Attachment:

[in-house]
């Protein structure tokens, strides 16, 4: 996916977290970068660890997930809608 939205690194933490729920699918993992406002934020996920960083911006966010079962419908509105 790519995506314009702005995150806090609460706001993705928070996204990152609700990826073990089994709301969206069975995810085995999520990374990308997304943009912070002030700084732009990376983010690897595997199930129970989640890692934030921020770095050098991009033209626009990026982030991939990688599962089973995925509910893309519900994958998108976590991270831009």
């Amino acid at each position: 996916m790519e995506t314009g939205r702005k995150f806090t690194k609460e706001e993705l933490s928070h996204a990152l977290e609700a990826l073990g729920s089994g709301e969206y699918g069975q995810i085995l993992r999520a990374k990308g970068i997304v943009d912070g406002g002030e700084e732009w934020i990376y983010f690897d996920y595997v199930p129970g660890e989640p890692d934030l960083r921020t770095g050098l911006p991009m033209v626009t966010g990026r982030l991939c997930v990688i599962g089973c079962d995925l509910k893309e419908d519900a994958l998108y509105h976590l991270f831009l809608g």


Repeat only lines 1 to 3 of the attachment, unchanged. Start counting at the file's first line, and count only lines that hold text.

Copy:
[in-house]
């Protein structure tokens, strides 16, 4: 996916977290970068660890997930809608 939205690194933490729920699918993992406002934020996920960083911006966010079962419908509105 790519995506314009702005995150806090609460706001993705928070996204990152609700990826073990089994709301969206069975995810085995999520990374990308997304943009912070002030700084732009990376983010690897595997199930129970989640890692934030921020770095050098991009033209626009990026982030991939990688599962089973995925509910893309519900994958998108976590991270831009």
């Amino acid at each position: 996916m790519e995506t314009g939205r702005k995150f806090t690194k609460e706001e993705l933490s928070h996204a990152l977290e609700a990826l073990g729920s089994g709301e969206y699918g069975q995810i085995l993992r999520a990374k990308g970068i997304v943009d912070g406002g002030e700084e732009w934020i990376y983010f690897d996920y595997v199930p129970g660890e989640p890692d934030l960083r921020t770095g050098l911006p991009m033209v626009t966010g990026r982030l991939c997930v990688i599962g089973c079962d995925l509910k893309e419908d519900a994958l998108y509105h976590l991270f831009l809608g």